Building a Quick Web Pagewith OpenOffice.orgAfter you have a server up and running, you need toprovide some content for your users. A quick andeasy way to set up and maintain an internal newslet-ter is with One of the great featuresof Writer is a WYSIWIG editor thatlets you create and save HTML documents in notime. Its also very affordable.

    If you havent already installed OpenOffice,you need to install it before you proceed withthe steps in this section. See Technique 17 ifyou need help installing software on yoursystem.

    To create a simple Web page with OpenOffice.orgWriter, follow these steps:

    1. Open a terminal window and give yourselfsuperuser privileges with the su command.

    2. Enter the following command and press Enter:# oowriter Writer opens to a blank docu-ment, waiting for you to add content to your newWeb page.

    3. Add content to the Web page text, pictures,and any graphics you want to distribute.

    If you add graphics, dont forget to copy theminto place within the directory structure ofyour Web page so that Apache can find them.If you copy pictures into an OpenOffice.orgdocument that you later save to an HTML file,the pictures are added as links. The links arereplaced with images when the document isviewed in a browser.

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  • Taking Your Site Public with Dynamic DNS 313

    To edit and update your page with the current newsof the day, just fire up Writer andopen your document. Make your changes and savethe file, and your local network site is automaticallyupdated.

    Taking Your Site Publicwith Dynamic DNSYou can make your Web site public by renting serverspace from an ISP or by obtaining your own domainname and hosting the site from your Apache server.When you rent machine space from an ISP, you paynot only for the room your data takes up, but alsofor the Web traffic to your site. If you have a smalland simple site with little traffic, thats not a prob-lem. If you have a large or complex site with a lot oftraffic, renting server space can get costly.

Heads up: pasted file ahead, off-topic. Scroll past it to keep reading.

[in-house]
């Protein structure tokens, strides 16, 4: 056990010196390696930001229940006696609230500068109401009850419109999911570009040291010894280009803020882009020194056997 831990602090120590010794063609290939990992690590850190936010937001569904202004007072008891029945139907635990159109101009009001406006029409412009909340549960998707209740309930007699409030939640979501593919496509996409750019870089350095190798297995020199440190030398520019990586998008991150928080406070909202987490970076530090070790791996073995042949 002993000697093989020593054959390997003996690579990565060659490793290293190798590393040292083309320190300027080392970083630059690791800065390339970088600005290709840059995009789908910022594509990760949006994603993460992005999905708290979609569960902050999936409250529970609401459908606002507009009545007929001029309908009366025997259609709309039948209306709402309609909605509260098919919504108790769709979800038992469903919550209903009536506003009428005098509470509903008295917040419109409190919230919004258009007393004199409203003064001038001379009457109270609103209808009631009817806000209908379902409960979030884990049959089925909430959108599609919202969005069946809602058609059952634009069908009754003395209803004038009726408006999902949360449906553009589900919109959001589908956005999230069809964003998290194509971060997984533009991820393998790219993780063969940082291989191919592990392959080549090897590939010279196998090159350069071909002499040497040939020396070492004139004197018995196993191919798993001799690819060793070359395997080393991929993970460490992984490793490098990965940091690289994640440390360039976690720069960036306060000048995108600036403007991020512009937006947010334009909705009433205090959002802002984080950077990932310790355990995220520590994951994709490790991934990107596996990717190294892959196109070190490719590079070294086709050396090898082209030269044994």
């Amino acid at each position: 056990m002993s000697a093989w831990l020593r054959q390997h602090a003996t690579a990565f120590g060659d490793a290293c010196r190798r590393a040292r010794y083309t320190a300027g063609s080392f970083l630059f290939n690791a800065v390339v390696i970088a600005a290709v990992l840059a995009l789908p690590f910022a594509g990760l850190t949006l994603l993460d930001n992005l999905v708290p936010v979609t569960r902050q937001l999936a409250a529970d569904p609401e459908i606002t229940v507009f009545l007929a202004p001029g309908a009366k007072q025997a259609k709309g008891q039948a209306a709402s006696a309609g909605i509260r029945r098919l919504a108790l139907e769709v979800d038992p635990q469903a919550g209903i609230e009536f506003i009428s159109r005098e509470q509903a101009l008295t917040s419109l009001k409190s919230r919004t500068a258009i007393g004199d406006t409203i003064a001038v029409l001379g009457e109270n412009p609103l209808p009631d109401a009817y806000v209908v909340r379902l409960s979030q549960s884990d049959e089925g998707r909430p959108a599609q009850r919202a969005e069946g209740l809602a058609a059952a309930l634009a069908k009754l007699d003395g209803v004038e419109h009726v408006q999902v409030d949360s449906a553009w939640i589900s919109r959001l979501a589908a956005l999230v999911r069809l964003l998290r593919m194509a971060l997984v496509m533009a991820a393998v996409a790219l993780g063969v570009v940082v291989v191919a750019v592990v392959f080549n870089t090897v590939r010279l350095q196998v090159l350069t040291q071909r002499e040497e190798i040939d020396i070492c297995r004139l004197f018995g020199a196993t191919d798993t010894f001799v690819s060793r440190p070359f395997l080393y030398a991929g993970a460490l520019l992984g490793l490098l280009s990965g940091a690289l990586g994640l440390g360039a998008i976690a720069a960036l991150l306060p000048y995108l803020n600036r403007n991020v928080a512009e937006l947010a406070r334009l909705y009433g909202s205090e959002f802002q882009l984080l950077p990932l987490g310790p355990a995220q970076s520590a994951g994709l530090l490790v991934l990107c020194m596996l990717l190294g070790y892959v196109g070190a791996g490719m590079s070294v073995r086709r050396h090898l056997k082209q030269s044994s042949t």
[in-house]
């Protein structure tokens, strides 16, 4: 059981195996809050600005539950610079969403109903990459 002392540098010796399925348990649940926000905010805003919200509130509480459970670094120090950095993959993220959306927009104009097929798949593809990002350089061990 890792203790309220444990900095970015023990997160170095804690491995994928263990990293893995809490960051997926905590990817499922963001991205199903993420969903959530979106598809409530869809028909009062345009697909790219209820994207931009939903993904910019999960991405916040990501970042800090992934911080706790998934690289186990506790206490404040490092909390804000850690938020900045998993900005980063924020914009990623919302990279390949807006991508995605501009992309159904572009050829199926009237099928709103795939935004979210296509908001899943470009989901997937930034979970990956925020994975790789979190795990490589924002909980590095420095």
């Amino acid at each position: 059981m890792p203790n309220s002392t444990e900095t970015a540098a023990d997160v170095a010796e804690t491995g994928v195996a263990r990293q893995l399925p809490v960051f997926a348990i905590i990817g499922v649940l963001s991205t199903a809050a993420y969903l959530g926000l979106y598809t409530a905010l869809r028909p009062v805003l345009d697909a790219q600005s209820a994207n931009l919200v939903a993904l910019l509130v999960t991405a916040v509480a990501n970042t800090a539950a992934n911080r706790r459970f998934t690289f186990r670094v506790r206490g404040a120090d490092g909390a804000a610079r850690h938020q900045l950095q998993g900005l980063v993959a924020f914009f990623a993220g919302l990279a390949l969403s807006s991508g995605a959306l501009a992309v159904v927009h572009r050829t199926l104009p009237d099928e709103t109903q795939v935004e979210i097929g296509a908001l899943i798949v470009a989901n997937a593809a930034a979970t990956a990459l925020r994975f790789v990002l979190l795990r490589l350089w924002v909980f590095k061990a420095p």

You can save time and money by runninghigh-maintenance Web sites on local machines.If you use PHP to build your site or have livedatabase access from the site, keeping thedata where it can be updated easily is a realtimesaver.

    In order for others to find your Web site, you have tohave a host name, and the host name must be fullyqualified that is, your host name must include adomain name (something like Ifyour ISP is willing to assign you a fully qualified hostname, youre good to go. If not, dont despair youcan borrow someones domain name by usingdynamic DNS.

    Understanding how dynamic DNS works

    When a user surfs to your spanking new Web site, hetypes a name (say His Web browserasks a name server to convert the site name into anIP address. His local name server defers the requestto a well-known name server somewhere on theInternet. Eventually, the name server chain locates a

    server thats responsible for the domain.That name server returns the IP address for host www(that is, host www within the domain).

    A normal name server maintains a database thatconverts host names into IP addresses for the hostson the name servers local network. A dynamic DNSserver provides the same service (host name to IPaddress translation), but it lets you change the data-base. To use a dynamic DNS server, you send your IPaddress and desired host name to the server, and itagrees to give out your IP address whenever some-one asks for your fully qualified host name. Of course,the domain name that you get to use is owned by thedynamic DNS provider, but it gives you a permanent,fully qualified name that you can hand out to friendsand business partners (without purchasing a domainname for yourself).

    What happens if your Internet service providerchanges your IP address? Simple just update thedynamic DNS database.

    Setting up dynamic DNS

    To use dynamic DNS, you first contact a company(often an ISP) that will register your site name. Youcan find quite a few free (and paid) dynamic DNSproviders online.